Monday, August 20, 2012

Tony Scott (1944-2012)

What an odd and tragic end to one of the more consistently entertaining directors Hollywood has ever seen.  I have often looked at the careers of Tony Scott and his brother, and while it is Ridley who gets the bulk of the accolades.  Sunday afternoon, Tony Scott leaped to his death from the Vincent Thomas Bridge in Los Angeles.  An inoperable brain tumor was the news Scott received at some point before his decision to take his own life.  Never one to stray from adventure, my pure speculation is that Scott could not imagine a life of pain and immobility keeping his from his adventurous lifestyle.  He cut it off at the pass.  That is not to say his decision was the right one, it was short-sighted and selfish indeed.  But, knowing Scott's penchant for a fast life, the way in which he ended his run here makes perfect sense.

Tony Scott will always be remembered first and foremost for making Tom Cruise a superstar in Top Gun, but that is merely the tip of the iceberg for Scott's career.  Not to mention the fact that Top Gun is anything but his best film.  There are a great many pictures to examine and consider his best.  Scott the director had style - a particular use of light and shadow in his earlier work followed by frenetic editing in his latter films - and he had an eye for smart action in dumb films.  He could take something ridiculous and make it beautiful in all of its glorious absurdity.  Very few Tony Scott films are the same, save for the Top Gun/Days of Thunder duo.  Here are, in my opinion, his five best...

5) Top Gun - As I said and as everyone knows, Top Gun is the picture that launched Tom Cruise into the stratosphere as the biggest, most bankable action star Hollywood has ever seen.  However, at the same time, the high-flying action spectacle also opened doors for Tony Scott.  The film, about a US fighter-pilot school and the egos at war within the program, was a smash success in 1986 that contained some awe-inspiring aerial fights.  Cruise plays Maverick, squaring off against his adversary, Ice Man (Val Kilmer), teaming up with his buddy, Goose (Anthony Edwards), and falling for Charlie (Kelly McGillis), a teacher at the flight school.  Time has not been kind to Top Gun, but it still deserves its place in the Pantheon of American cinema.

4) The Last Boyscout - Some days I might place this picture higher on my list.  Never lower.  While the premise is absurd, the one liners are shoe horned in most of the time, and the opening sequence is bawdy, The Last Boyscout nevertheless is an excellent cash in on the buddy-cop films made famous after Lethal Weapon.  In fact, one scene in The Last Boyscout has Lethal Weapon playing on a TV set, clearly an homage.  This film features Bruce Willis and Damon Wayans as hard-luck former stars in their respective craft teaming up to bring down corruption in pro football and the California government.  This has and always will be one of my favorite action flicks, despite the noticeable flaws.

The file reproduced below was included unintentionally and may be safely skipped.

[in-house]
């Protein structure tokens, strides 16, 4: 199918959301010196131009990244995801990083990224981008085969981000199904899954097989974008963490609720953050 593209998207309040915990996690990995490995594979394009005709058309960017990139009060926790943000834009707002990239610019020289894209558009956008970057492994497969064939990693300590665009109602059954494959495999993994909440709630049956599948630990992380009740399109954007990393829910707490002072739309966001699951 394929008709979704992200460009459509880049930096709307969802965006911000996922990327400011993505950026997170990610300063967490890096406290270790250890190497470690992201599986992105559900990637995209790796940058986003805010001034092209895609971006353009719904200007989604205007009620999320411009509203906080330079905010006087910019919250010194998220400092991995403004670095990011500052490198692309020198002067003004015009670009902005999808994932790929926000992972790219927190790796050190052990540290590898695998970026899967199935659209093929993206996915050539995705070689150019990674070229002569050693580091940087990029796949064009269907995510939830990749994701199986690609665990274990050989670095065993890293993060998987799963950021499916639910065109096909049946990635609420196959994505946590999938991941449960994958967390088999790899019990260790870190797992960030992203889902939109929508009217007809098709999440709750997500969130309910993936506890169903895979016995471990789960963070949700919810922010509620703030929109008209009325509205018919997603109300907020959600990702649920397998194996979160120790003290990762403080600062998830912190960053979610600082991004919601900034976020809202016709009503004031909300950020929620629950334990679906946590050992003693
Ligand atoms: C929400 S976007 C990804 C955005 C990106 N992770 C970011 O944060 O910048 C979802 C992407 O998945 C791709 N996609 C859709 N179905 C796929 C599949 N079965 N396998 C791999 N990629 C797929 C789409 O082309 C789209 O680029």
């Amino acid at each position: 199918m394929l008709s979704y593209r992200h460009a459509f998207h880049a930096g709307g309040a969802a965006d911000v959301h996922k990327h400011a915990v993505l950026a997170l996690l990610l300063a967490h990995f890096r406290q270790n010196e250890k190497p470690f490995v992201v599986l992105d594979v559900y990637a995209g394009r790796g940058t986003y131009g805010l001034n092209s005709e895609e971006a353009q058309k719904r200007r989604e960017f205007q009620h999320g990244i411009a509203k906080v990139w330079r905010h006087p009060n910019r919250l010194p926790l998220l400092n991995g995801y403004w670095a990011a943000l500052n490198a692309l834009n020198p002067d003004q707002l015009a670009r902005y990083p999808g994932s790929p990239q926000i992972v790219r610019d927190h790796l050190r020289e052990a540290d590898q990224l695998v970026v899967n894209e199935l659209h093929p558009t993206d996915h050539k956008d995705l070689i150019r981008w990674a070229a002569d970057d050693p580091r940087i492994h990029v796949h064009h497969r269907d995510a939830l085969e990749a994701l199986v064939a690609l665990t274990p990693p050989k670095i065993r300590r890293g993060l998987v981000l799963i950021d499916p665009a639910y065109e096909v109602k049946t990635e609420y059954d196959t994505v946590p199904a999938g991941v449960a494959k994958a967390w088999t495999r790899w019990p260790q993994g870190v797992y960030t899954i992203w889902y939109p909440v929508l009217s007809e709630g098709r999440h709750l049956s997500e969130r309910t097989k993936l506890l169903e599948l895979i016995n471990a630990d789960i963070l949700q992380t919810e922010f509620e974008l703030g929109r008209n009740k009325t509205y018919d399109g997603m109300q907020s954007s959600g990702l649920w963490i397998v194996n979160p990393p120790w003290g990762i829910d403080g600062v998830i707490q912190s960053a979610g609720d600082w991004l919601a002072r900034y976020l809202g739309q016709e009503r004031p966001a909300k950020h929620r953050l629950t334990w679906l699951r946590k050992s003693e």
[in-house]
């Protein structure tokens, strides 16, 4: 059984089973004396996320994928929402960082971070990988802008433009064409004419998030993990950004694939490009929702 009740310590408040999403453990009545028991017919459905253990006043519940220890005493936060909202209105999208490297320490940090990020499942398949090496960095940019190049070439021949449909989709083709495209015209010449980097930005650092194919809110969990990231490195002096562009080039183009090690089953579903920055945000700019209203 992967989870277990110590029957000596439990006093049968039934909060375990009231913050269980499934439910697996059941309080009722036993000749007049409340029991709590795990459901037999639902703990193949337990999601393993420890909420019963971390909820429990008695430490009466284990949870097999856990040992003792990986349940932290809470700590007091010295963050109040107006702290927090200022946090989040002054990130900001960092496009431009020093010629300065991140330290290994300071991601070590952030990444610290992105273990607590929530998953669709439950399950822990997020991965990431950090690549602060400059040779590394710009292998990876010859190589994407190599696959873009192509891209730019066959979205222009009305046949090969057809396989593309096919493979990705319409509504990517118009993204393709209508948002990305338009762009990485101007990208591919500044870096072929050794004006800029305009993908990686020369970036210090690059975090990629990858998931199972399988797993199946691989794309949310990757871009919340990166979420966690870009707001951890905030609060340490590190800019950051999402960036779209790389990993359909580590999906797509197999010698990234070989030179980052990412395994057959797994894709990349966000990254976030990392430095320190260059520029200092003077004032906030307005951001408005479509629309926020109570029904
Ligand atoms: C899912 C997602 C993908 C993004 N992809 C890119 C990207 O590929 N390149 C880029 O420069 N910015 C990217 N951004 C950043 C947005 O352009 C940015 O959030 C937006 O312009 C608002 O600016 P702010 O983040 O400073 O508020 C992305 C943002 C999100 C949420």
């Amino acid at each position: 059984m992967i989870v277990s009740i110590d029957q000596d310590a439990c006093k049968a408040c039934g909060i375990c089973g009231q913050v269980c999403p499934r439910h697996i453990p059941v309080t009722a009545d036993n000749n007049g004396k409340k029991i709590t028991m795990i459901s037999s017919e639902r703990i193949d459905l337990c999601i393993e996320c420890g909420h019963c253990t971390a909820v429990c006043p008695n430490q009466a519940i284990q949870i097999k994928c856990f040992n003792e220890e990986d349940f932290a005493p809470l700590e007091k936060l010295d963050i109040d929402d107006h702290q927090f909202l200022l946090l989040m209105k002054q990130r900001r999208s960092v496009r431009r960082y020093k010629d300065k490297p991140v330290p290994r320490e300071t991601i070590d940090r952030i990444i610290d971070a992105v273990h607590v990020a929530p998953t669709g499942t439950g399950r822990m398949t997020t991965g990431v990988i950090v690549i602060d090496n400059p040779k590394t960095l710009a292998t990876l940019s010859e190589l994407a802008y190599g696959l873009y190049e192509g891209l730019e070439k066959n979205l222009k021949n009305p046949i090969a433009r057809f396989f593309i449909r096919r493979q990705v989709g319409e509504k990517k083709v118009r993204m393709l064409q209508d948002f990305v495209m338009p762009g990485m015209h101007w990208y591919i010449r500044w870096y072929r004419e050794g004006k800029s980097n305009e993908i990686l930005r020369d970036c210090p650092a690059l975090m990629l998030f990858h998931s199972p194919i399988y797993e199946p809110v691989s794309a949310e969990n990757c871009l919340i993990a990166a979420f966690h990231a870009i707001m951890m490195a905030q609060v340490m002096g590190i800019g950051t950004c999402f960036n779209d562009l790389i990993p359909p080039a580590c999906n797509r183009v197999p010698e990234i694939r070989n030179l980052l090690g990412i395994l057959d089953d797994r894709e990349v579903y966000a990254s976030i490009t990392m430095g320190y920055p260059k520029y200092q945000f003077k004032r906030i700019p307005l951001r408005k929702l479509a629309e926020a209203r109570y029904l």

3) Man on Fire - I wasn't as much of a fan of this film the first time I saw it.  I found the editing distracting and the story bloated.  But after repeated viewings I learned to truly love it.  First of all, if I didn't care for it, I thought, why was I watching it again and again.  Because it is a rich and compelling revenge/kidnapping film with layers upon layers of action and pathos.  Denzel Washington plays a hired bodyguard out to find a kidnapped daughter (Dakota Fanning) of wealthy Mexico City debutantes.  The film relies on the magnetic performance of Washington, who attacks the film with ferocity and single-minded drive.  While the editing is still somewhat of a distraction, there is no denying the power and scope of the picture as a whole.

2) Crimson Tide - Submarine films have always seemed difficult to make given the close quarters and tension necessary to keep the limited mobility compelling.  Tony Scott figured out a way to make the dramatic moments in between the action scenes as riveting as any dialogue in a submarine movie; simply hire two brilliant actors and the picture takes care of itself.  Hackman plays an old and hard nosed sub captain, Washington the young idealist.  As the two butt heads over a fragmented distress call, pushing America to the brink of a possible nuclear war, the verbal sparring between Hackman and Washington is some of the best, most energetic dialogue in any submarine film. 

1) True Romance - Not only is True Romance the best Scott film, it is some sort of hyper-violent masterpiece.  Benefiting from a script by Quentin Tarantino, the romantic adventure film follows the exploits of Clarence (Christian Slater) and Alabama (Patricia Arquette) as they travel to California to sell some drugs and run off into the sunset.  Full of wonderful performances from the two leads, Gary Oldman, Christopher Walken,  Dennis Hopper, Bronson Pinchot, and a great turn from Brad Pitt as Floyd the stoner, True Romance has been and always will be one of my all time favorites.  Pitt described it as a young man's wet dream, and to this I agree.  It has a dreamlike quality, and is fascinating from start to finish.

RIP Mr. Scott.  Though I doubt resting in peace would be your thing...